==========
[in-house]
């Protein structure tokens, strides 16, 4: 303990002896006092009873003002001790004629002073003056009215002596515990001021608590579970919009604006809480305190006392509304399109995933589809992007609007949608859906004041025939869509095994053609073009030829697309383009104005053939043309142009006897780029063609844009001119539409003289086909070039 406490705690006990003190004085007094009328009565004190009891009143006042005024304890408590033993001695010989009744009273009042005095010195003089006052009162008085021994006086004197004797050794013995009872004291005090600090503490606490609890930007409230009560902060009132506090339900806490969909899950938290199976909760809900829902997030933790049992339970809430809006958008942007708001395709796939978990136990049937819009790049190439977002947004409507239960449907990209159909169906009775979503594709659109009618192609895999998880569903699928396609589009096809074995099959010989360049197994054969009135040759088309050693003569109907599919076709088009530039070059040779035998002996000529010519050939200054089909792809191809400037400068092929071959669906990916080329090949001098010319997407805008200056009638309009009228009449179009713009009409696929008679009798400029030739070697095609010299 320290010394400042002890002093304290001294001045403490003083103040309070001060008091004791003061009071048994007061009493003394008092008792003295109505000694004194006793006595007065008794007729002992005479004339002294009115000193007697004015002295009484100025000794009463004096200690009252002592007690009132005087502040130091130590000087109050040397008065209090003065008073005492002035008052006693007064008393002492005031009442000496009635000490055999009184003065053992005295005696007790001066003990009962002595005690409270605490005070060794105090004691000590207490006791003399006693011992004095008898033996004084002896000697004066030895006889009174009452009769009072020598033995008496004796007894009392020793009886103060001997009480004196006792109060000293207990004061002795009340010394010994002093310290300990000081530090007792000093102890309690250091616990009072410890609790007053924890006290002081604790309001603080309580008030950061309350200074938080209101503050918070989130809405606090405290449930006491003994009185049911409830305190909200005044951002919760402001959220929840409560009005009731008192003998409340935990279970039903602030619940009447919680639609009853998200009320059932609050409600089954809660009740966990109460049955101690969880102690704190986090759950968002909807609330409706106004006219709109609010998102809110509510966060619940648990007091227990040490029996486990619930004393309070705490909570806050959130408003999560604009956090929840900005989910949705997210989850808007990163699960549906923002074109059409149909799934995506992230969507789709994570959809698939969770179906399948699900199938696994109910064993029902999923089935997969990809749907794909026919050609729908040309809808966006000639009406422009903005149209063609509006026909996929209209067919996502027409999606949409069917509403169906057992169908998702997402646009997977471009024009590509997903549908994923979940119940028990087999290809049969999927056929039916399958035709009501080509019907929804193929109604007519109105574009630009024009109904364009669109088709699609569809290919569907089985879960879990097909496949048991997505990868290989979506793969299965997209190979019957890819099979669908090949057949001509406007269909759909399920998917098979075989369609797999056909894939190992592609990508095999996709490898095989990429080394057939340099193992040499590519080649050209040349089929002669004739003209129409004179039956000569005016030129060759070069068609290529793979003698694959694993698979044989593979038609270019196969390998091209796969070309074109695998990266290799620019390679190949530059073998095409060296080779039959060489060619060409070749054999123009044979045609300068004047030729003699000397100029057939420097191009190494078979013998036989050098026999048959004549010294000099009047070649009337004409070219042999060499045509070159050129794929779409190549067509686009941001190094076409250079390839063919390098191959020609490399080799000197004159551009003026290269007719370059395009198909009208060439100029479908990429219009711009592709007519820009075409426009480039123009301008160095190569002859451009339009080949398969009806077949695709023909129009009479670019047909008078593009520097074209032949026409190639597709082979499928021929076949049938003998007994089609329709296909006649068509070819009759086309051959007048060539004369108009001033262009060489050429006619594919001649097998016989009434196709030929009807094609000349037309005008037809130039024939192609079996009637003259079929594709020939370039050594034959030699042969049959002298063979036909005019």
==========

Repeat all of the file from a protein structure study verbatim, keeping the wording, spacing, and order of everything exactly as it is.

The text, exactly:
[in-house]
């Protein structure tokens, strides 16, 4: 303990002896006092009873003002001790004629002073003056009215002596515990001021608590579970919009604006809480305190006392509304399109995933589809992007609007949608859906004041025939869509095994053609073009030829697309383009104005053939043309142009006897780029063609844009001119539409003289086909070039 406490705690006990003190004085007094009328009565004190009891009143006042005024304890408590033993001695010989009744009273009042005095010195003089006052009162008085021994006086004197004797050794013995009872004291005090600090503490606490609890930007409230009560902060009132506090339900806490969909899950938290199976909760809900829902997030933790049992339970809430809006958008942007708001395709796939978990136990049937819009790049190439977002947004409507239960449907990209159909169906009775979503594709659109009618192609895999998880569903699928396609589009096809074995099959010989360049197994054969009135040759088309050693003569109907599919076709088009530039070059040779035998002996000529010519050939200054089909792809191809400037400068092929071959669906990916080329090949001098010319997407805008200056009638309009009228009449179009713009009409696929008679009798400029030739070697095609010299 320290010394400042002890002093304290001294001045403490003083103040309070001060008091004791003061009071048994007061009493003394008092008792003295109505000694004194006793006595007065008794007729002992005479004339002294009115000193007697004015002295009484100025000794009463004096200690009252002592007690009132005087502040130091130590000087109050040397008065209090003065008073005492002035008052006693007064008393002492005031009442000496009635000490055999009184003065053992005295005696007790001066003990009962002595005690409270605490005070060794105090004691000590207490006791003399006693011992004095008898033996004084002896000697004066030895006889009174009452009769009072020598033995008496004796007894009392020793009886103060001997009480004196006792109060000293207990004061002795009340010394010994002093310290300990000081530090007792000093102890309690250091616990009072410890609790007053924890006290002081604790309001603080309580008030950061309350200074938080209101503050918070989130809405606090405290449930006491003994009185049911409830305190909200005044951002919760402001959220929840409560009005009731008192003998409340935990279970039903602030619940009447919680639609009853998200009320059932609050409600089954809660009740966990109460049955101690969880102690704190986090759950968002909807609330409706106004006219709109609010998102809110509510966060619940648990007091227990040490029996486990619930004393309070705490909570806050959130408003999560604009956090929840900005989910949705997210989850808007990163699960549906923002074109059409149909799934995506992230969507789709994570959809698939969770179906399948699900199938696994109910064993029902999923089935997969990809749907794909026919050609729908040309809808966006000639009406422009903005149209063609509006026909996929209209067919996502027409999606949409069917509403169906057992169908998702997402646009997977471009024009590509997903549908994923979940119940028990087999290809049969999927056929039916399958035709009501080509019907929804193929109604007519109105574009630009024009109904364009669109088709699609569809290919569907089985879960879990097909496949048991997505990868290989979506793969299965997209190979019957890819099979669908090949057949001509406007269909759909399920998917098979075989369609797999056909894939190992592609990508095999996709490898095989990429080394057939340099193992040499590519080649050209040349089929002669004739003209129409004179039956000569005016030129060759070069068609290529793979003698694959694993698979044989593979038609270019196969390998091209796969070309074109695998990266290799620019390679190949530059073998095409060296080779039959060489060619060409070749054999123009044979045609300068004047030729003699000397100029057939420097191009190494078979013998036989050098026999048959004549010294000099009047070649009337004409070219042999060499045509070159050129794929779409190549067509686009941001190094076409250079390839063919390098191959020609490399080799000197004159551009003026290269007719370059395009198909009208060439100029479908990429219009711009592709007519820009075409426009480039123009301008160095190569002859451009339009080949398969009806077949695709023909129009009479670019047909008078593009520097074209032949026409190639597709082979499928021929076949049938003998007994089609329709296909006649068509070819009759086309051959007048060539004369108009001033262009060489050429006619594919001649097998016989009434196709030929009807094609000349037309005008037809130039024939192609079996009637003259079929594709020939370039050594034959030699042969049959002298063979036909005019």